University of Wisconsin Law School students recently had the opportunity to learn from Grenadian Diplomat Dessima Williams, a climate change and human rights expert who recently served as the inaugural Distinguished Visiting Scholar in Human Rights.
Williams served as Grenada's Ambassador to the United Nations from 2009-13, and as the chair of the Alliance of Small Island Developing States, leading a 40-island global climate change effort through climate change negotiations. She has been an advocate for children and women’s rights and a long-time supporter of sustainable development.
In 2016, Williams was appointed Special Adviser for Implementation of the Sustainable Development Goals at the United Nations. She has served as Strategic Adviser to Oxfam International on climate change.
During her UW residency, Williams participated in the Wisconsin International Law Journal Symposium on climate law, discussing climate negotiations in relation to small island states.
"Hosting Diplomat Dessima Williams was a great honor," said UW Law School Dean Daniel Tokaji. "She brings an extraordinary breadth of knowledge and unique perspective to the challenges posed by climate change. It’s been a rare privilege for our students to meet and learn from such a learned expert on a subject of unparalleled importance."
Williams met with law students as part of the Directed Research on Climate Change, which is under the supervision of Dr. Sumudu Atapattu, a leading scholar on law and climate change. Williams also shared her experiences with Atapattu’s International Law: Climate Change, Human Rights, and the Environment class for second- and third-year law and graduate students. Pupils in the class have been examining the legal issues surrounding what happens when individual states physically disappear or become uninhabitable due to climate change.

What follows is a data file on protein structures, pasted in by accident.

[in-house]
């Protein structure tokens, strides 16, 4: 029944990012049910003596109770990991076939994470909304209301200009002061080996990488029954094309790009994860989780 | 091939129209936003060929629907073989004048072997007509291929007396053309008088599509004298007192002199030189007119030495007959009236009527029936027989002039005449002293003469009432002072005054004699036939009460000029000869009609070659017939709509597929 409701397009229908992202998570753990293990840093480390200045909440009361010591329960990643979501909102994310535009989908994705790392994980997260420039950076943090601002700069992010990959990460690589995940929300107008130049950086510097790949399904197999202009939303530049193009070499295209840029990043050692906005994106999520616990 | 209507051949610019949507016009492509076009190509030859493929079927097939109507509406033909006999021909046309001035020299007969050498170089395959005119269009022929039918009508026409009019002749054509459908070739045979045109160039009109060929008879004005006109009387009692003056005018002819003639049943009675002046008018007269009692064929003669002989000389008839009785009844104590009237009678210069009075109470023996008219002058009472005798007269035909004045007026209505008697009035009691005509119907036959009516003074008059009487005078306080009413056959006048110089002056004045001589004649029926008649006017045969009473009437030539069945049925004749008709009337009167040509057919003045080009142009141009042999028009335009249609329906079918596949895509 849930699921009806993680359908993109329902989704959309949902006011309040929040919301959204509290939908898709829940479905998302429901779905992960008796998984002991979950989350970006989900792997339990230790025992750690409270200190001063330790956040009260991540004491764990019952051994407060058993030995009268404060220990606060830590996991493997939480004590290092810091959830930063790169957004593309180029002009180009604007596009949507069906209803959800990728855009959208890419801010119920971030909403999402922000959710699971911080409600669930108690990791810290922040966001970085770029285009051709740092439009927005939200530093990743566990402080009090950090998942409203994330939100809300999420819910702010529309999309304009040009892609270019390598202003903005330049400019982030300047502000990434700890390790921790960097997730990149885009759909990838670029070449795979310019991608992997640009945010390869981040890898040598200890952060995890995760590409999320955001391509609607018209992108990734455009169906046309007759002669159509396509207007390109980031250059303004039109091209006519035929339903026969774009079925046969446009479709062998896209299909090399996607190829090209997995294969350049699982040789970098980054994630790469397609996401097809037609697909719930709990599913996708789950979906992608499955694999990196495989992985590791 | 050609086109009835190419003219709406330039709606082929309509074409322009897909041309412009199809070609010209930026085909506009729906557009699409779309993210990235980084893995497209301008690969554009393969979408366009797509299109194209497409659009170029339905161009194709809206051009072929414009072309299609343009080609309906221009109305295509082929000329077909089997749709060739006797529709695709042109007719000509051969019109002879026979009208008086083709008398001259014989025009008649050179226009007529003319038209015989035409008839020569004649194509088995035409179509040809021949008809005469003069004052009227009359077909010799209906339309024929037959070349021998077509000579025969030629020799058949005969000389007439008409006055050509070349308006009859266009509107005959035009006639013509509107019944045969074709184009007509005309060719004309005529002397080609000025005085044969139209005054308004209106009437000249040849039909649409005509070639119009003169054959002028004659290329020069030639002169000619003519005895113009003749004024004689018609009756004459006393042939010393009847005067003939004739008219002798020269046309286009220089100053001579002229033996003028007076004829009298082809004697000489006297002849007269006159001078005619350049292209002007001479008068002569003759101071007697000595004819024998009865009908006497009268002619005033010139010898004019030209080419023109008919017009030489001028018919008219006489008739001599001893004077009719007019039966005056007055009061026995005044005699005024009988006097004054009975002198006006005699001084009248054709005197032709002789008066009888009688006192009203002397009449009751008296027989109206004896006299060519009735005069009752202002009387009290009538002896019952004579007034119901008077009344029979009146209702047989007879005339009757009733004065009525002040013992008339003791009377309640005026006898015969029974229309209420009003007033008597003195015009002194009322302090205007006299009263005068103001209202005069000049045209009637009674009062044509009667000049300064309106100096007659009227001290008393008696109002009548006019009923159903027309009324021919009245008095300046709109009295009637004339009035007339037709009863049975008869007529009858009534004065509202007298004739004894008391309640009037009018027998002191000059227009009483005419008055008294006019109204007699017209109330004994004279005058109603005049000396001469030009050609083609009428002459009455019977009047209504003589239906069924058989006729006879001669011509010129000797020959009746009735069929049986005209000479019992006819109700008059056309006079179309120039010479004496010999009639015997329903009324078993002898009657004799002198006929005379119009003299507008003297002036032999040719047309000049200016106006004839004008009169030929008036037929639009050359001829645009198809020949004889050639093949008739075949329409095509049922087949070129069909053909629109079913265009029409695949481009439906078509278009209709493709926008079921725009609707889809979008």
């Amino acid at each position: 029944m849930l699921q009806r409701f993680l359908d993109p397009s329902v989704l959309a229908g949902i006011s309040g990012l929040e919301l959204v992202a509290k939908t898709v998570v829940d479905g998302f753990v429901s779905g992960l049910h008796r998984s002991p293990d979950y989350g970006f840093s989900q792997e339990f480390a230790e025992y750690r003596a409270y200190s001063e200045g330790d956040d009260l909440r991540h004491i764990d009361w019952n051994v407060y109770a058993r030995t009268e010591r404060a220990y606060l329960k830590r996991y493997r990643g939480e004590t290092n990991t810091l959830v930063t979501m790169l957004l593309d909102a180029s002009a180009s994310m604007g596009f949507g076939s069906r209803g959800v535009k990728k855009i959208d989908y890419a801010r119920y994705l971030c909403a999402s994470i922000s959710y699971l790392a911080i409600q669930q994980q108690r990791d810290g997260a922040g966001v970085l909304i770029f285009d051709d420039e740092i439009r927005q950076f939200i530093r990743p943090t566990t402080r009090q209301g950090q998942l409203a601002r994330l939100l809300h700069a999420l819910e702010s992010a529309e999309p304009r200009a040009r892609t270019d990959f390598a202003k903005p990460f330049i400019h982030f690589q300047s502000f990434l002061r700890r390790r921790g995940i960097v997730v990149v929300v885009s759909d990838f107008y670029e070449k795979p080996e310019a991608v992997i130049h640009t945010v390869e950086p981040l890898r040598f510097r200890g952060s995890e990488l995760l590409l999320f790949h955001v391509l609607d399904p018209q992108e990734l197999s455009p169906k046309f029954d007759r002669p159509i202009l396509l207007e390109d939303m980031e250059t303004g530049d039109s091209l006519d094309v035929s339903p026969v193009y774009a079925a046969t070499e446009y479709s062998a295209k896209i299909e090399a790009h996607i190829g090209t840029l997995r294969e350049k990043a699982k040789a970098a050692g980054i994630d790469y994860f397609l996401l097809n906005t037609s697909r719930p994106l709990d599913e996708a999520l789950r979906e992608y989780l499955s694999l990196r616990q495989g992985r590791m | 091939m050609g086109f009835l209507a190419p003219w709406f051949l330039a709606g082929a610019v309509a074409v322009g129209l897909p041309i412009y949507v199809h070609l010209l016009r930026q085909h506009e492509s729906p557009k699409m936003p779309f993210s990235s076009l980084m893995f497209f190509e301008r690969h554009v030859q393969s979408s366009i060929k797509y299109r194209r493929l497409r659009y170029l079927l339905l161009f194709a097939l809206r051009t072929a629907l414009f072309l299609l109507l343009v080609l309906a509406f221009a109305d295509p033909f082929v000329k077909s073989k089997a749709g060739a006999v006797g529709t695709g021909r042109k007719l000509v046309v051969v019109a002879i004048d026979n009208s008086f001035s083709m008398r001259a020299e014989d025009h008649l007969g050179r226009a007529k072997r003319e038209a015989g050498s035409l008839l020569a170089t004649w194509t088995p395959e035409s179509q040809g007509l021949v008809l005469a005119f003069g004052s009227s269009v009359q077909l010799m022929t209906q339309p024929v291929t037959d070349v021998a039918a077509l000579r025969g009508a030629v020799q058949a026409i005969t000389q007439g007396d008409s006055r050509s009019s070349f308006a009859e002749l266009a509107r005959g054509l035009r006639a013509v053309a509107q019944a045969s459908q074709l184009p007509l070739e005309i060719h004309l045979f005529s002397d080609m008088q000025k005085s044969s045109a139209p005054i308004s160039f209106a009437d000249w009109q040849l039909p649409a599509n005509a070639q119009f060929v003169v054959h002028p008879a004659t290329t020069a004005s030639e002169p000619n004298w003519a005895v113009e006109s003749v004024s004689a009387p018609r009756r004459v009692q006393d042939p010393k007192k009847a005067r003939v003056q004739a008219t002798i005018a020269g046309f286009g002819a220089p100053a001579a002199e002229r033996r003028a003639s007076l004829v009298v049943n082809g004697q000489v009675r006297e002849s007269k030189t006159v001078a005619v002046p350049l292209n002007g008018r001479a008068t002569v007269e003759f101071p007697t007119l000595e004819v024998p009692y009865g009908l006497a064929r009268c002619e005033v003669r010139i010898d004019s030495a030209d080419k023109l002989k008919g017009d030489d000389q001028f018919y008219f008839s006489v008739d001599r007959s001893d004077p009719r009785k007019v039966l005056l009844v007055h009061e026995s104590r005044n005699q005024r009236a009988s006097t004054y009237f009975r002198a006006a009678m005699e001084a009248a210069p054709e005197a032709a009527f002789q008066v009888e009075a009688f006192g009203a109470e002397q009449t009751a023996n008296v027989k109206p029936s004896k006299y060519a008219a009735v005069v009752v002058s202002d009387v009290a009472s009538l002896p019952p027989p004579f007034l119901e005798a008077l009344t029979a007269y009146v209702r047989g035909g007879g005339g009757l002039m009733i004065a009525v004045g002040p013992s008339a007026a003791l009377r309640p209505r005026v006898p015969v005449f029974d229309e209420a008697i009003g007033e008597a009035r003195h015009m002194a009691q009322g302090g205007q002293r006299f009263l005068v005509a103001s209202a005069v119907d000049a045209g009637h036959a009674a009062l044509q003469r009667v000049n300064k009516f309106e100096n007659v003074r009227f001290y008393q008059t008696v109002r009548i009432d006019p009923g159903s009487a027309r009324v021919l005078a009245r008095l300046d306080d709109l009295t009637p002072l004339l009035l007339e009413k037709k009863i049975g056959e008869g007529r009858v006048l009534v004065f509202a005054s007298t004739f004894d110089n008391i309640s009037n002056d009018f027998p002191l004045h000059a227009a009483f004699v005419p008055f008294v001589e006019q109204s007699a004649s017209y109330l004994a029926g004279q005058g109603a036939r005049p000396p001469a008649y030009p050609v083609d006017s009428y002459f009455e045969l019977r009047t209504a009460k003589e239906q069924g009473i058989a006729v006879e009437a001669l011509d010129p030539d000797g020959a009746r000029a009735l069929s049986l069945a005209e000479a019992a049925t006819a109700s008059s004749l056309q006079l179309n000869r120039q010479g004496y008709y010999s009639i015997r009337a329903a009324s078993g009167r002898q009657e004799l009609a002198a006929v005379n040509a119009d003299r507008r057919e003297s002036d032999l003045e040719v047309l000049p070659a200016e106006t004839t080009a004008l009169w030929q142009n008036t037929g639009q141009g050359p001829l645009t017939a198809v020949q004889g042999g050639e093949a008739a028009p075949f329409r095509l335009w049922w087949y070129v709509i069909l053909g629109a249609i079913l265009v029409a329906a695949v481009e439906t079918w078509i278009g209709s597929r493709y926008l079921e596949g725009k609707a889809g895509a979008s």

During the visit, Atapattu received the 1.5 pin from Williams. The number 1.5 represents the goal of limiting temperature increase caused by climate change to 1.5 degrees Celsius. The pin was received in honor of Atapattu's work toward climate change.
"I was very honored to receive the pin from Diplomat Williams," said Atapattu. "And I was incredibly honored that she chose to spend time with my students exploring very complicated issues surrounding climate change. For my students to have the opportunity to learn from, and have a dialogue with, such an incredible scholar who was also living through climate consequences was really valuable."
Williams has taught at secondary, college and university levels and is an advocate for the rights of women and children, for farmers, and for rural development. She is the founder and executive director of the Grenada Education and Development Programme, which works with rural, school-aged girls and boys and supports them as emerging leaders.
In addition to speaking to law students, Williams taught in several undergraduate classes including Professor Alexandra Huneeus’ climate justice class, spoke to King Morgridge Scholars, and students of IS Major, and gave a lecture at Madison East High School. Williams' residency was supported by UW Law School and the Institute for Regional and International Studies National Resource Center within UW-Madison’s International Division.
Submitted by Law School News on May 4, 2022
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